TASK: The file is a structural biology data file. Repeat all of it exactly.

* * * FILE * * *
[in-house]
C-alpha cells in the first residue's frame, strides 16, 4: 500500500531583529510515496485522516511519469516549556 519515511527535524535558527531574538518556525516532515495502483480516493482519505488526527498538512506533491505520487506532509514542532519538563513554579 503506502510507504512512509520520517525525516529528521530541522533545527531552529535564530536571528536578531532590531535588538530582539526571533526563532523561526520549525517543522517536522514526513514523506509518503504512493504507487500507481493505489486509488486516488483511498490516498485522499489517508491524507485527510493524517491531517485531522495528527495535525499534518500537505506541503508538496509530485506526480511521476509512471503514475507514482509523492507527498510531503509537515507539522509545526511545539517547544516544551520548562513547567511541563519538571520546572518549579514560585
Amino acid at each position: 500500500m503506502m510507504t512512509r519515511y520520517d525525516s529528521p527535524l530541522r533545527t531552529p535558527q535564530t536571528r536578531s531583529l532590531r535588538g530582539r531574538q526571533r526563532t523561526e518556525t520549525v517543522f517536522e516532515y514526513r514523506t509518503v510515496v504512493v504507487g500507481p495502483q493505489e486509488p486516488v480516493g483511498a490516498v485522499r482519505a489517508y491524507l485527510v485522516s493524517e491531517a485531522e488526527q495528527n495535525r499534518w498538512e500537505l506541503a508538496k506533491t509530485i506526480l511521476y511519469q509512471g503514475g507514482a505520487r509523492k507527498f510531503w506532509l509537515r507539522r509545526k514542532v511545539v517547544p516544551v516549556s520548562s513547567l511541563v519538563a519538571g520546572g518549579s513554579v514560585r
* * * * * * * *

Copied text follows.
[in-house]
C-alpha cells in the first residue's frame, strides 16, 4: 500500500531583529510515496485522516511519469516549556 519515511527535524535558527531574538518556525516532515495502483480516493482519505488526527498538512506533491505520487506532509514542532519538563513554579 503506502510507504512512509520520517525525516529528521530541522533545527531552529535564530536571528536578531532590531535588538530582539526571533526563532523561526520549525517543522517536522514526513514523506509518503504512493504507487500507481493505489486509488486516488483511498490516498485522499489517508491524507485527510493524517491531517485531522495528527495535525499534518500537505506541503508538496509530485506526480511521476509512471503514475507514482509523492507527498510531503509537515507539522509545526511545539517547544516544551520548562513547567511541563519538571520546572518549579514560585
Amino acid at each position: 500500500m503506502m510507504t512512509r519515511y520520517d525525516s529528521p527535524l530541522r533545527t531552529p535558527q535564530t536571528r536578531s531583529l532590531r535588538g530582539r531574538q526571533r526563532t523561526e518556525t520549525v517543522f517536522e516532515y514526513r514523506t509518503v510515496v504512493v504507487g500507481p495502483q493505489e486509488p486516488v480516493g483511498a490516498v485522499r482519505a489517508y491524507l485527510v485522516s493524517e491531517a485531522e488526527q495528527n495535525r499534518w498538512e500537505l506541503a508538496k506533491t509530485i506526480l511521476y511519469q509512471g503514475g507514482a505520487r509523492k507527498f510531503w506532509l509537515r507539522r509545526k514542532v511545539v517547544p516544551v516549556s520548562s513547567l511541563v519538563a519538571g520546572g518549579s513554579v514560585r